Acer Predator XB321HK 32" 4K G-SYNC Monitor Review
A few months ago, we took a long hard look at the Acer XB271HK and walked away very impressed with what it had to offer. However, as we noted in that review, the ultra-high pixel count combined with the relatively small screen size ended being a double-edged sword. While the ultra-crisp nature of the UHD panel did make for a very immersive experience and made for better legibility, it also caused a number of installation issues. Specifically, even Windows 10 does not handle scaling all that well at 4K resolution on a monitor that is smaller than 30 inches.
Unlike the XB271HK, the Acer Predator XB1 XB321HK that we are reviewing today has the potential to neatly sidestep most of these installation issues since it stretches those same 8.3 megapixels across thirty-two diagonal inches worth of screen real estate. This increase in panel size does decrease the dots per inch (DPI) down to 137.7, but this is a lot more manageable and closer to what Windows has been designed to handle.
While the DPI may indeed be lower than that of the XB271HK, the dot-pitch is still an impressive 0.1845mm. To put that into perspective, compared to say the Acer Predator X34 (3440 x 1440) which clocks in at 0.2316mm, the XB321HK’s panel is downright pixel dense. Another positive aspect of this new model is that despite featuring an IPS panel and is still manages a low 4ms gray-to-gray response time. The panel also features the same anti-glare coating found on the XB271HK, so at least on paper this monitor has a lot going for it.
Unlike the aforementioned Acer Predator X34, which features an ultra-wide design, the XB321HK is a 16:9 monitor. For some, 21:9 is simply too wide to provide a comfortable viewing angle, there are also compatibility issues with older games, and many people just don't have the desk space for a monitor that is almost three feet wide.
Regrettably, due to the exact same bandwidth limitations found on XB271HK, the new Acer Predator XB321HK is limited to 60Hz. This is unfortunate, as consumers will have to carefully consider which aspect they consider more important: refresh rate or resolution. This is because with an asking price of $1225, or a whopping $400 more than the smaller XB271HK, buyers will be giving up forty frames per second over the similarly priced Predator X34, which supports a high 100Hz refresh rate but at lower resolution.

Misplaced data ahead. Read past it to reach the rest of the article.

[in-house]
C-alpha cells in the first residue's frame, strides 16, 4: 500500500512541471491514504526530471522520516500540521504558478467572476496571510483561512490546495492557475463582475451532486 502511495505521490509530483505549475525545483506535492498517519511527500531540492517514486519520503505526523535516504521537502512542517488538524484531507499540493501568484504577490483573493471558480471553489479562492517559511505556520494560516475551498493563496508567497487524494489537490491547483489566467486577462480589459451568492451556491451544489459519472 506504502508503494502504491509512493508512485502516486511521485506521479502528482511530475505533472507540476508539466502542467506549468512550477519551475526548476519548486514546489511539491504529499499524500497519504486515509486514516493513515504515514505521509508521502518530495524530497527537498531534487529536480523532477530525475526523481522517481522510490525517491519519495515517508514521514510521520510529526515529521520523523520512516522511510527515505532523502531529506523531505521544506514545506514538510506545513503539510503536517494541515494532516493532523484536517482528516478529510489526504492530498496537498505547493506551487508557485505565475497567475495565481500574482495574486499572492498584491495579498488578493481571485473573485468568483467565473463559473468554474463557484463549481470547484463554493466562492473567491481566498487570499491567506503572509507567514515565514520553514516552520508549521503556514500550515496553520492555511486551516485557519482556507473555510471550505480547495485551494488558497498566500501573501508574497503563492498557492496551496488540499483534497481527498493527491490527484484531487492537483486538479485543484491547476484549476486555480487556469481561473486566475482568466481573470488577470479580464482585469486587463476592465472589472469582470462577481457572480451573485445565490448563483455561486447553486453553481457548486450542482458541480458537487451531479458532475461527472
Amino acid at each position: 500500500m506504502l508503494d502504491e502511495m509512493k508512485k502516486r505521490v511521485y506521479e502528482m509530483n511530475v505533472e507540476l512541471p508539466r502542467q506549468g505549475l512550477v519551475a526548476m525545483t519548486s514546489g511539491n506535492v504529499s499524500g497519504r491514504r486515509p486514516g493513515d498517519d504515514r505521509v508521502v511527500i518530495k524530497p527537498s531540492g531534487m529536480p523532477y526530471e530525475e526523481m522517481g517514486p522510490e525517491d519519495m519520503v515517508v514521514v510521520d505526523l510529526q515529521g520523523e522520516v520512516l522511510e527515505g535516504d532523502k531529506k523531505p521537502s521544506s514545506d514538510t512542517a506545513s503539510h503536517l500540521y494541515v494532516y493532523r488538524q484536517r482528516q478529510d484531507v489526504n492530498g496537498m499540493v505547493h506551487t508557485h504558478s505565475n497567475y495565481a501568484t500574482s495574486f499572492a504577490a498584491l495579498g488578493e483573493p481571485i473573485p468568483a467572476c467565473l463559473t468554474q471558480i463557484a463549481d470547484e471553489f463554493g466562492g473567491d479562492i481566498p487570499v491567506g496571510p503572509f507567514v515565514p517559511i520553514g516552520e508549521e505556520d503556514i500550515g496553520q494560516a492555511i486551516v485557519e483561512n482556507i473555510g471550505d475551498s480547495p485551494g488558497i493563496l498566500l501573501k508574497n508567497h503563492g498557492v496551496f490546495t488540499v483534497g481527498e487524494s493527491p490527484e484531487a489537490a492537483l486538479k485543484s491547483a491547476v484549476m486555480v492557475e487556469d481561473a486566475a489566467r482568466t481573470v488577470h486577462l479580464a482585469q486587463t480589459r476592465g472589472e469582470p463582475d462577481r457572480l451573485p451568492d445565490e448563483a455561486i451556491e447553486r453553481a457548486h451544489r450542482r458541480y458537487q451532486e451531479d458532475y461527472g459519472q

On the plus side, the XB321HK is G-Sync enabled, and by utilizing NVIDIA's adaptive refresh rate technology gamers can expect smooth gameplay free of stuttering and tearing.
Much like its smaller sibling, the XB321HK’s overall aesthetics are bold, some might even say overly aggressive. This ‘Predator’ aesthetic means the same all-black styling with red accents, aggressive angles and generally killer looks that consumers will either instantly love or instantly hate.
The XB321HK has both HDMI 1.4 and DisplayPort 1.2 input connectivity, but in order to get sixty frames per second users will need to utilize the DisplayPort option, as HDMI is currently only capable of 24Hz at 4K resolution. This is perhaps a missed opportunity because if this monitor featured DisplayPort 1.3, Acer could have included overclocking abilities… even if no one could currently takes advantage of it. In either case, 60 frames per second at 4K is still very decent and is exactly what the XB271HK offered.
The real physical input buttons and on screen display (OSD) are impressive, and once again are basically the same as what come with the XB271HK and the Predator X34.
One area that is not a direct copy from the XB271HK is the stand. It may look similar, and have the wide footprint and great stability, but this new model's stand is actually a little bit less capable than its predecessor. To be precise, instead of 40° of tilt and a whopping 5.91 inches of height adjustment, the new XB321HK only has 30° (+5° to -25°) and only 4.72 inches of height adjustment. This minor variance certainly shouldn't change many buyers minds, nor should it make it particularly difficult to adjust this monitor to ones needs. For comparison sake, the XB321HK is also at a slight disadvantage compared to the Predator X34, which has 40° of tilt and 5.11 inches of height adjustment.
Overall, the Acer Predator XB321HK makes use of a gorgeous panel that offers incredible color fidelity, 1.08 billion colors, excellent viewing angles, and generally amazing dot-pitch. On paper, this combination of excellent panel, good enough refresh rate, and G-Sync technology makes the XB321HK potentially the stiffest competition that we have seen to date for Acer’s own Predator X34, especially among those who aren't too keen on having a curved display. However, this monitor will not only be competing against the X34, but also the noticeably cheaper XB271HK. Let's find out how it fares.
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